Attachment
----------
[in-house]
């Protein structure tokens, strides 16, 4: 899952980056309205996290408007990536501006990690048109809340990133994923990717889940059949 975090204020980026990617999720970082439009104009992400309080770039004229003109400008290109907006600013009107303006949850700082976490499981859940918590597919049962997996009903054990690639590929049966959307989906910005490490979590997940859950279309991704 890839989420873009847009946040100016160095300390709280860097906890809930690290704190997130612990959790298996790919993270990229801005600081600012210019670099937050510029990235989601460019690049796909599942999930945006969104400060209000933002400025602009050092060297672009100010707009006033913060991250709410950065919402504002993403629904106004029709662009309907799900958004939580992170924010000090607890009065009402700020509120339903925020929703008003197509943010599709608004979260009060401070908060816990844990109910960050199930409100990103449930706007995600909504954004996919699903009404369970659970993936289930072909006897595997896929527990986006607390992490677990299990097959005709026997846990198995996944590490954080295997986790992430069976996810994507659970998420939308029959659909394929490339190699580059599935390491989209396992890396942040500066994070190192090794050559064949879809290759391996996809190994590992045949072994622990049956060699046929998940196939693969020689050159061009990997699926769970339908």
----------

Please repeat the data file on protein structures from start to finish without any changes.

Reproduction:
[in-house]
């Protein structure tokens, strides 16, 4: 899952980056309205996290408007990536501006990690048109809340990133994923990717889940059949 975090204020980026990617999720970082439009104009992400309080770039004229003109400008290109907006600013009107303006949850700082976490499981859940918590597919049962997996009903054990690639590929049966959307989906910005490490979590997940859950279309991704 890839989420873009847009946040100016160095300390709280860097906890809930690290704190997130612990959790298996790919993270990229801005600081600012210019670099937050510029990235989601460019690049796909599942999930945006969104400060209000933002400025602009050092060297672009100010707009006033913060991250709410950065919402504002993403629904106004029709662009309907799900958004939580992170924010000090607890009065009402700020509120339903925020929703008003197509943010599709608004979260009060401070908060816990844990109910960050199930409100990103449930706007995600909504954004996919699903009404369970659970993936289930072909006897595997896929527990986006607390992490677990299990097959005709026997846990198995996944590490954080295997986790992430069976996810994507659970998420939308029959659909394929490339190699580059599935390491989209396992890396942040500066994070190192090794050559064949879809290759391996996809190994590992045949072994622990049956060699046929998940196939693969020689050159061009990997699926769970339908």